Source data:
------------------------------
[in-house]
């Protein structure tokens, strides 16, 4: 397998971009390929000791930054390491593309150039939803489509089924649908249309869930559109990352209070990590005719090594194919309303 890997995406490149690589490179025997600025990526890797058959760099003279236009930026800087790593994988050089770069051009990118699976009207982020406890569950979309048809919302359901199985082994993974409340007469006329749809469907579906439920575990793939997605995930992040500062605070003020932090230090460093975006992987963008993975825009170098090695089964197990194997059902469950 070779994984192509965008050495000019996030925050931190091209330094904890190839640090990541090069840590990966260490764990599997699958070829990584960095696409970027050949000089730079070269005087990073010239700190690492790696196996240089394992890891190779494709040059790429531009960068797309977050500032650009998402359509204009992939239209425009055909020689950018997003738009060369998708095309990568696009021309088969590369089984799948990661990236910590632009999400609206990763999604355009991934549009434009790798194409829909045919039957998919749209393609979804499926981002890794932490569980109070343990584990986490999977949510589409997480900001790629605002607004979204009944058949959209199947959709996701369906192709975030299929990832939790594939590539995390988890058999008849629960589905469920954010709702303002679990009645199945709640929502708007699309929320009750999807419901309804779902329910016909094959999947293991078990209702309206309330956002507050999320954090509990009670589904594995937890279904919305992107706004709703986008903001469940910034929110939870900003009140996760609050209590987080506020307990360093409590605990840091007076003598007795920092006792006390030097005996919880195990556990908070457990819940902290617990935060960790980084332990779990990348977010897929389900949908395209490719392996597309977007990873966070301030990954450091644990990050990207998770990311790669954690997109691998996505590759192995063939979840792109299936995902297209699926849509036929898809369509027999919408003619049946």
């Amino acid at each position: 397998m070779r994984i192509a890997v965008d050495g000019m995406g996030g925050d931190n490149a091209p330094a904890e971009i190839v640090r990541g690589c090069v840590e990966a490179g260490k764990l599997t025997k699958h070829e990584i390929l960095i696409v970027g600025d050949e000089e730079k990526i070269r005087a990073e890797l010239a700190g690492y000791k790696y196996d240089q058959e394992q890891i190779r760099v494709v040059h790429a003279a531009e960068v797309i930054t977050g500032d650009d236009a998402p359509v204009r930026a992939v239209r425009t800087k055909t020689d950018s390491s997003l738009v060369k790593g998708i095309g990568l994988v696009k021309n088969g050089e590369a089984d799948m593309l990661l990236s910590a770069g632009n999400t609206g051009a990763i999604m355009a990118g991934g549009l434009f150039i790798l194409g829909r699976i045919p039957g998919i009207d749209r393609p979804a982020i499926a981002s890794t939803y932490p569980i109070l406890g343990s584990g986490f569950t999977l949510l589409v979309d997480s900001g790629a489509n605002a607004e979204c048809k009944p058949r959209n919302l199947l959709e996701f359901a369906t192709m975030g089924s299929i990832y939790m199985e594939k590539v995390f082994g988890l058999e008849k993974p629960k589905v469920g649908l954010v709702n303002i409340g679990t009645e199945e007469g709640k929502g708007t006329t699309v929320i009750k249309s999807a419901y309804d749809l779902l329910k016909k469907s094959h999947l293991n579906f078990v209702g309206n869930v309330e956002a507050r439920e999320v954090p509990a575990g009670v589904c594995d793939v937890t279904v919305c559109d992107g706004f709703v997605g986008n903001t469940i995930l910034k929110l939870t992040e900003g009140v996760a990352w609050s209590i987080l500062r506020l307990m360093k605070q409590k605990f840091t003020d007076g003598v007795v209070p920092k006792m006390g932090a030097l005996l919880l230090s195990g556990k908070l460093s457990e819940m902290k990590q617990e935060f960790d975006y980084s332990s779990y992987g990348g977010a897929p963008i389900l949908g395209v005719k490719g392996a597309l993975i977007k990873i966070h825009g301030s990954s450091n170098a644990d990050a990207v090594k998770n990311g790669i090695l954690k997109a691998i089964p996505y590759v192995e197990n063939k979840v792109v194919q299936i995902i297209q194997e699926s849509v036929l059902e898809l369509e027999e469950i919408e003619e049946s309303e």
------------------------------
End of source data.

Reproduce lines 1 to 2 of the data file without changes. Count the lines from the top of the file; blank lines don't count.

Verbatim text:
[in-house]
């Protein structure tokens, strides 16, 4: 397998971009390929000791930054390491593309150039939803489509089924649908249309869930559109990352209070990590005719090594194919309303 890997995406490149690589490179025997600025990526890797058959760099003279236009930026800087790593994988050089770069051009990118699976009207982020406890569950979309048809919302359901199985082994993974409340007469006329749809469907579906439920575990793939997605995930992040500062605070003020932090230090460093975006992987963008993975825009170098090695089964197990194997059902469950 070779994984192509965008050495000019996030925050931190091209330094904890190839640090990541090069840590990966260490764990599997699958070829990584960095696409970027050949000089730079070269005087990073010239700190690492790696196996240089394992890891190779494709040059790429531009960068797309977050500032650009998402359509204009992939239209425009055909020689950018997003738009060369998708095309990568696009021309088969590369089984799948990661990236910590632009999400609206990763999604355009991934549009434009790798194409829909045919039957998919749209393609979804499926981002890794932490569980109070343990584990986490999977949510589409997480900001790629605002607004979204009944058949959209199947959709996701369906192709975030299929990832939790594939590539995390988890058999008849629960589905469920954010709702303002679990009645199945709640929502708007699309929320009750999807419901309804779902329910016909094959999947293991078990209702309206309330956002507050999320954090509990009670589904594995937890279904919305992107706004709703986008903001469940910034929110939870900003009140996760609050209590987080506020307990360093409590605990840091007076003598007795920092006792006390030097005996919880195990556990908070457990819940902290617990935060960790980084332990779990990348977010897929389900949908395209490719392996597309977007990873966070301030990954450091644990990050990207998770990311790669954690997109691998996505590759192995063939979840792109299936995902297209699926849509036929898809369509027999919408003619049946």